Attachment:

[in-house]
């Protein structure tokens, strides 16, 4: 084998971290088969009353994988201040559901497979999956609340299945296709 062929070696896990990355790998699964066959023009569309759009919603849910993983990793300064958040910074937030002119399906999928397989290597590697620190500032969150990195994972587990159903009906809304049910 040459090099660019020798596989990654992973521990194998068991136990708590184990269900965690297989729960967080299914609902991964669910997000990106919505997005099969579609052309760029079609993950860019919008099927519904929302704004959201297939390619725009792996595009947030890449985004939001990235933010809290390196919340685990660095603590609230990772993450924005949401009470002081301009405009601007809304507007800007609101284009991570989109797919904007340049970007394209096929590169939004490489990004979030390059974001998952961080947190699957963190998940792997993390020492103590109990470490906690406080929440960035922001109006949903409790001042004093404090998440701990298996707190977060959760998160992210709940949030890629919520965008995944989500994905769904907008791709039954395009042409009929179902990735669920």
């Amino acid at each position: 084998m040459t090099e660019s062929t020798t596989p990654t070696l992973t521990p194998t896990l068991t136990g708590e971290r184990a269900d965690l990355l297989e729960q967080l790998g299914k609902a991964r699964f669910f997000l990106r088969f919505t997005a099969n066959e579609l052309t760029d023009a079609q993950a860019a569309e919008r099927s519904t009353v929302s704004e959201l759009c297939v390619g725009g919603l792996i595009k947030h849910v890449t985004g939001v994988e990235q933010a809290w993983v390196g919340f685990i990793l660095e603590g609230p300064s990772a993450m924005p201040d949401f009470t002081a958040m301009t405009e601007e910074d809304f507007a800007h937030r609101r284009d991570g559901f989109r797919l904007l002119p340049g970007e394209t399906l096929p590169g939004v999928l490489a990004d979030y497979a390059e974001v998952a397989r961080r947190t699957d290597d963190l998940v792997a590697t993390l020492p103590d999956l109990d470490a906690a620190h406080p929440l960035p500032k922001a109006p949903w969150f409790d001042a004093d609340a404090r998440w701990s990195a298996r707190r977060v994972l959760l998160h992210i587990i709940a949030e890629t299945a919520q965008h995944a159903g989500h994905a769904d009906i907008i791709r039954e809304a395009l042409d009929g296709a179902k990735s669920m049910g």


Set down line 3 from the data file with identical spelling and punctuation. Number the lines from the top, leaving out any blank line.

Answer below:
């Amino acid at each position: 084998m040459t090099e660019s062929t020798t596989p990654t070696l992973t521990p194998t896990l068991t136990g708590e971290r184990a269900d965690l990355l297989e729960q967080l790998g299914k609902a991964r699964f669910f997000l990106r088969f919505t997005a099969n066959e579609l052309t760029d023009a079609q993950a860019a569309e919008r099927s519904t009353v929302s704004e959201l759009c297939v390619g725009g919603l792996i595009k947030h849910v890449t985004g939001v994988e990235q933010a809290w993983v390196g919340f685990i990793l660095e603590g609230p300064s990772a993450m924005p201040d949401f009470t002081a958040m301009t405009e601007e910074d809304f507007a800007h937030r609101r284009d991570g559901f989109r797919l904007l002119p340049g970007e394209t399906l096929p590169g939004v999928l490489a990004d979030y497979a390059e974001v998952a397989r961080r947190t699957d290597d963190l998940v792997a590697t993390l020492p103590d999956l109990d470490a906690a620190h406080p929440l960035p500032k922001a109006p949903w969150f409790d001042a004093d609340a404090r998440w701990s990195a298996r707190r977060v994972l959760l998160h992210i587990i709940a949030e890629t299945a919520q965008h995944a159903g989500h994905a769904d009906i907008i791709r039954e809304a395009l042409d009929g296709a179902k990735s669920m049910g």